Brit Ltd., the specialty insurance and reinsurance player with a third-party capital management operation under its Sussex Capital entity, is now close to seeing its aggregate reinsurance protection triggered after the major third-quarter catastrophes.
However, Brit did not record any catastrophe reinsurance recoveries in the third-quarter, even after the impacts of hurricane Ida, according to executives from parent company Fairfax.
Fairfax, which has ownership stakes in insurance and reinsurance companies including Brit and Odyssey Group (Odyssey Re), reported $605 million of catastrophe losses during Q3 2021, largely from Hurricane Ida and the European floods.
Hurricane Ida drove $340.1 million of catastrophe losses and the European floods another almost $174 million.
Brit experienced a Q3 combined ratio of 118%, while Odyssey’s was 109.5% and Fairfax overall 101.1%.
Year-to-date, Fairfax has absorbed roughly $1 billion of catastrophe and COVID-19 pandemic losses, COO Peter Clarke explained during its earnings call earlier this week.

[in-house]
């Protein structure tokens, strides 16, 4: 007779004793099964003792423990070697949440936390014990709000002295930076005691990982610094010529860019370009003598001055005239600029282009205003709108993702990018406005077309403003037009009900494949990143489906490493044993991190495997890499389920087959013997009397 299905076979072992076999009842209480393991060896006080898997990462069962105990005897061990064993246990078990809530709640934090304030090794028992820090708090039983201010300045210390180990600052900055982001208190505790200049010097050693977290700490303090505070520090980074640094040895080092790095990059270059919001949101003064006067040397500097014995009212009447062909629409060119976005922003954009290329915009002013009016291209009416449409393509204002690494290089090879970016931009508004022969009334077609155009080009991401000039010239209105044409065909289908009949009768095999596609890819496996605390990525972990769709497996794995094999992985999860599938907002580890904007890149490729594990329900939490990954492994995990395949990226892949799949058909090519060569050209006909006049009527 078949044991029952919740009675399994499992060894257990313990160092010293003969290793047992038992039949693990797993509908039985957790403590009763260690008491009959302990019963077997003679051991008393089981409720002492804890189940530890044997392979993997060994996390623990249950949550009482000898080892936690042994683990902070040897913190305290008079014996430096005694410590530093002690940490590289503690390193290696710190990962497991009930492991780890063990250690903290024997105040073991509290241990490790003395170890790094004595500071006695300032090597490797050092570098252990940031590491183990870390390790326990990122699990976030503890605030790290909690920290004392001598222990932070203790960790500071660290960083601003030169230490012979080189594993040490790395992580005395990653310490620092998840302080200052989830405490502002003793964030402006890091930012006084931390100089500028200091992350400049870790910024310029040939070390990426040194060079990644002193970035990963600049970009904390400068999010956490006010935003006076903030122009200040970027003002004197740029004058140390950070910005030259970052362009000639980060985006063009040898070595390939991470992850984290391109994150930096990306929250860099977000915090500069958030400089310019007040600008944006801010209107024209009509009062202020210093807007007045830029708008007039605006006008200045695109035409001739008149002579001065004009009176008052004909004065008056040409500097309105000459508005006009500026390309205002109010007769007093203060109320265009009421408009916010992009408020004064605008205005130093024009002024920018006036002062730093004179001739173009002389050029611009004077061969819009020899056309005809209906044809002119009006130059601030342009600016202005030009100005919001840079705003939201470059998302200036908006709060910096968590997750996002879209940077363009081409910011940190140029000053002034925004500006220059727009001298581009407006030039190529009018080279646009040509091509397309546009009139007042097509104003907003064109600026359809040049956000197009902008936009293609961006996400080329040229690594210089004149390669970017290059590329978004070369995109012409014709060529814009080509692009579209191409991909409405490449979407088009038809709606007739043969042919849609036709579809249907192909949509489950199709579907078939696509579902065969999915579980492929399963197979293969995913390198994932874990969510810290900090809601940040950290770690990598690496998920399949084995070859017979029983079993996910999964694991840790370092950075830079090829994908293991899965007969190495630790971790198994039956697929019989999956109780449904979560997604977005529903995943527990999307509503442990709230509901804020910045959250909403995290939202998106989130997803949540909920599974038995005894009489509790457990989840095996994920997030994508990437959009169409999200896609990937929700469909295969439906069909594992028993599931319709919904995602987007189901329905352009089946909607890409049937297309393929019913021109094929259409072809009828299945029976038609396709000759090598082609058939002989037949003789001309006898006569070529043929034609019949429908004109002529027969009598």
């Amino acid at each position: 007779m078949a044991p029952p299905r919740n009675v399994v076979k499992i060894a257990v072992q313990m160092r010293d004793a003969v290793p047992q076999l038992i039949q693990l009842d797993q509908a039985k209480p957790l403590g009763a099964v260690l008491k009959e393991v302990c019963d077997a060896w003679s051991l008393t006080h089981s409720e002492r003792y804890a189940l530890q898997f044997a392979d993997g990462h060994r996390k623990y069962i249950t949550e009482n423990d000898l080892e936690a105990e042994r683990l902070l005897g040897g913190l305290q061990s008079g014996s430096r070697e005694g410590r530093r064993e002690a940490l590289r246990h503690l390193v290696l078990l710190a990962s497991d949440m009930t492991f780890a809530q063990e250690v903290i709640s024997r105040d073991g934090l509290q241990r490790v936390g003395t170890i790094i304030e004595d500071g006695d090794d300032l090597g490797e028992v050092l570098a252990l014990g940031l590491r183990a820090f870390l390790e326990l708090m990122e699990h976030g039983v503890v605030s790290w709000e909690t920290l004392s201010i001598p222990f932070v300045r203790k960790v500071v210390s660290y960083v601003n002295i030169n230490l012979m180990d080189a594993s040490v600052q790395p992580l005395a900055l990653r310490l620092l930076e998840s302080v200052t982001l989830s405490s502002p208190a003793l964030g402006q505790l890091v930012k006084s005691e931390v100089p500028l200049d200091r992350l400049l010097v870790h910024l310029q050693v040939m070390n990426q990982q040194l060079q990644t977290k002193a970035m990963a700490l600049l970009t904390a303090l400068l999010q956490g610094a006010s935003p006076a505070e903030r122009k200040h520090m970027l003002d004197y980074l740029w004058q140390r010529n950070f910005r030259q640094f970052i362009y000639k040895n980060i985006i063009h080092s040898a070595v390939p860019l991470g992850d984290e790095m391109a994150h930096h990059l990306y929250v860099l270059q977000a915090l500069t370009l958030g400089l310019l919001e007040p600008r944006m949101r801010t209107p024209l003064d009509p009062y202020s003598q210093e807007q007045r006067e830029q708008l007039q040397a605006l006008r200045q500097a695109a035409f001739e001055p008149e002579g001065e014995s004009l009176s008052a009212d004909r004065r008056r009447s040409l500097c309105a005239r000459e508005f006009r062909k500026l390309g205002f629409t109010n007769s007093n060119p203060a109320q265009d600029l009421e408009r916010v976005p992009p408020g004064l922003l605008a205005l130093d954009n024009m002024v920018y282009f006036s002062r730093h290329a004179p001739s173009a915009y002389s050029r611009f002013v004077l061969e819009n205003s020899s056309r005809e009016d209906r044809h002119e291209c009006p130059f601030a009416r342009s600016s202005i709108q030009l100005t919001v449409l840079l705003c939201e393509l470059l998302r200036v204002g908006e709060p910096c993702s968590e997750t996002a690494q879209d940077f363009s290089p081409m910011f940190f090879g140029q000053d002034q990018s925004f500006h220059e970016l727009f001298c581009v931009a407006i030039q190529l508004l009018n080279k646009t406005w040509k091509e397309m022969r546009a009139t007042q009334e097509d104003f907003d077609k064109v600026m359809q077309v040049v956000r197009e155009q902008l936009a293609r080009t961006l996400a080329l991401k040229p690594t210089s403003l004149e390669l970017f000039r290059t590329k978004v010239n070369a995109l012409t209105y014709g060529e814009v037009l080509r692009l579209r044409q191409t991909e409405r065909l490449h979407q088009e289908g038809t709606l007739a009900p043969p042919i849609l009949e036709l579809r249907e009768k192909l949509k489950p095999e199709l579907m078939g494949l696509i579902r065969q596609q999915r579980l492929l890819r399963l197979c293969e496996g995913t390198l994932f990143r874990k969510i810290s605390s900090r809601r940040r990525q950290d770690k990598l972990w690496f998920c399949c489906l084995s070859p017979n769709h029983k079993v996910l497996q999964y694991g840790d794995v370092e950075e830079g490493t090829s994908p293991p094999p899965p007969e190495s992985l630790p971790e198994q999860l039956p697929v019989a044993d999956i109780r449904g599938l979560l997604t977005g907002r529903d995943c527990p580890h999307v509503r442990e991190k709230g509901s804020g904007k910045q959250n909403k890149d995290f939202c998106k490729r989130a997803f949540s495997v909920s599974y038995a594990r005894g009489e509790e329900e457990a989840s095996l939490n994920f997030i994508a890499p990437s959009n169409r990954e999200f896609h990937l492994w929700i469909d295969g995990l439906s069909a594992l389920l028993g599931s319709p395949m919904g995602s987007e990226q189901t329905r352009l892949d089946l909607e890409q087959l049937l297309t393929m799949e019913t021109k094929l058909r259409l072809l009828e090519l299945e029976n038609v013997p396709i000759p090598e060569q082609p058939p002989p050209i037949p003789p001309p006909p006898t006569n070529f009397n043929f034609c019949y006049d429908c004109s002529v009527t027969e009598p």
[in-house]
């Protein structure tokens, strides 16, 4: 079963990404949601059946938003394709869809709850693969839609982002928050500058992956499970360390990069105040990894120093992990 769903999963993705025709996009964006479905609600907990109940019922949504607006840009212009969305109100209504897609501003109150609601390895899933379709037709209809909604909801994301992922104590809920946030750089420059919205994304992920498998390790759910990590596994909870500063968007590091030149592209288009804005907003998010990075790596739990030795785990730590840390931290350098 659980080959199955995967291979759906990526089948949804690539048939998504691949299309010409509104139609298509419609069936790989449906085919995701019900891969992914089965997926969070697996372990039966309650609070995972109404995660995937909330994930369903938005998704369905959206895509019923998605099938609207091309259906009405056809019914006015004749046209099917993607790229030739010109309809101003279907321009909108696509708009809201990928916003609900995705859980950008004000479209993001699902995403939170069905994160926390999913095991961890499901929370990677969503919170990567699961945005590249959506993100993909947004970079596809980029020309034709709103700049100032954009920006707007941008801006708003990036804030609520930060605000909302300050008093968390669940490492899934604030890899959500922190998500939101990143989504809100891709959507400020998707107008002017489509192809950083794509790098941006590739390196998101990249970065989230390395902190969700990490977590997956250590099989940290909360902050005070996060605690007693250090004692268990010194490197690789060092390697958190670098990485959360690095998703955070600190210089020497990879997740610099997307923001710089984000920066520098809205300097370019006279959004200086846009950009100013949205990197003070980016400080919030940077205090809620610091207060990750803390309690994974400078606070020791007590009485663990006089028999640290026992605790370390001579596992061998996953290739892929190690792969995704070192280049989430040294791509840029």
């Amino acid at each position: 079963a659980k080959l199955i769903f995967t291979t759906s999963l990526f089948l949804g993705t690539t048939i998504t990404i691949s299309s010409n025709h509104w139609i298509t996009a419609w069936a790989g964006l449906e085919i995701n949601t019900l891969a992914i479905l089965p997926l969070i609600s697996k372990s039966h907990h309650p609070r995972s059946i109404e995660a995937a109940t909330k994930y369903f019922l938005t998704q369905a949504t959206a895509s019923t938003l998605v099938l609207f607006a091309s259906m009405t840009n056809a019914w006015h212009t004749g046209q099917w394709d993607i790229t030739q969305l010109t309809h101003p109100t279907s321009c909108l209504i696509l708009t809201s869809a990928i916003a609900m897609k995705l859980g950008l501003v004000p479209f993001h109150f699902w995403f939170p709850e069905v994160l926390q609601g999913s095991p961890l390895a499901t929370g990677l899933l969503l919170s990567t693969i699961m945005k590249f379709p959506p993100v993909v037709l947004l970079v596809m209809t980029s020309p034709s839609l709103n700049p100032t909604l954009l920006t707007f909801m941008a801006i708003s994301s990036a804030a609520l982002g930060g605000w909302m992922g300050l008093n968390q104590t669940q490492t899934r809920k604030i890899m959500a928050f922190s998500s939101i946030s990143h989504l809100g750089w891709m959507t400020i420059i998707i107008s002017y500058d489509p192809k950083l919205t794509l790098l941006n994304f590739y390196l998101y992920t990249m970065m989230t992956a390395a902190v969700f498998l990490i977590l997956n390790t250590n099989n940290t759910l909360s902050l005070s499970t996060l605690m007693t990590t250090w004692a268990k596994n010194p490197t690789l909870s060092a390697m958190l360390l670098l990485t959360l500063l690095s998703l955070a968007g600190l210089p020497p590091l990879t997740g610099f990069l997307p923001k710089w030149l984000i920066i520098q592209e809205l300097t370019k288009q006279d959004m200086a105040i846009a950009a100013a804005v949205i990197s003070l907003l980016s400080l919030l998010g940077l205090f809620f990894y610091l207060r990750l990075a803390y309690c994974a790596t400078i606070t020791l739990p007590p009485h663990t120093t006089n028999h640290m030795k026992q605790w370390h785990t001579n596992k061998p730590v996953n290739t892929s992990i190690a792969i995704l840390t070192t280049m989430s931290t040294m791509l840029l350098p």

During Q3, hurricane Ida added some 33 points to Brit’s combined ratio, Clarke explained, with the open market property book particularly impacted.
Brit’s losses from hurricane Ida reached $169.3 million, but interestingly, still this didn’t trigger its main cat reinsurance it seems.
Despite the significant impacts of catastrophes, Clarke said that, “At Brit, they didn’t get any benefit from their cat reinsurance program,” during the third-quarter.
But Brit’s aggregate reinsurance protection is now close to coming into play, after impacts from events throughout 2021.
Clarke explained, “Basically, as of now, their aggregate cat losses for the year are just coming up to the retention of their cover.
“So the good news is any further, any further development or losses in the fourth quarter will be minimal for Brit.”
Brit fell to an underwriting loss of $93.5 million for Q3, so it’s safe to assume that some of the investors backing its third-party capital activities at Sussex Capital will have been impacted as well, and shared in the exposure to hurricane Ida.
But despite this, Brit reported that its fee income increased, which was “primarily from the management of third party underwriting capital.”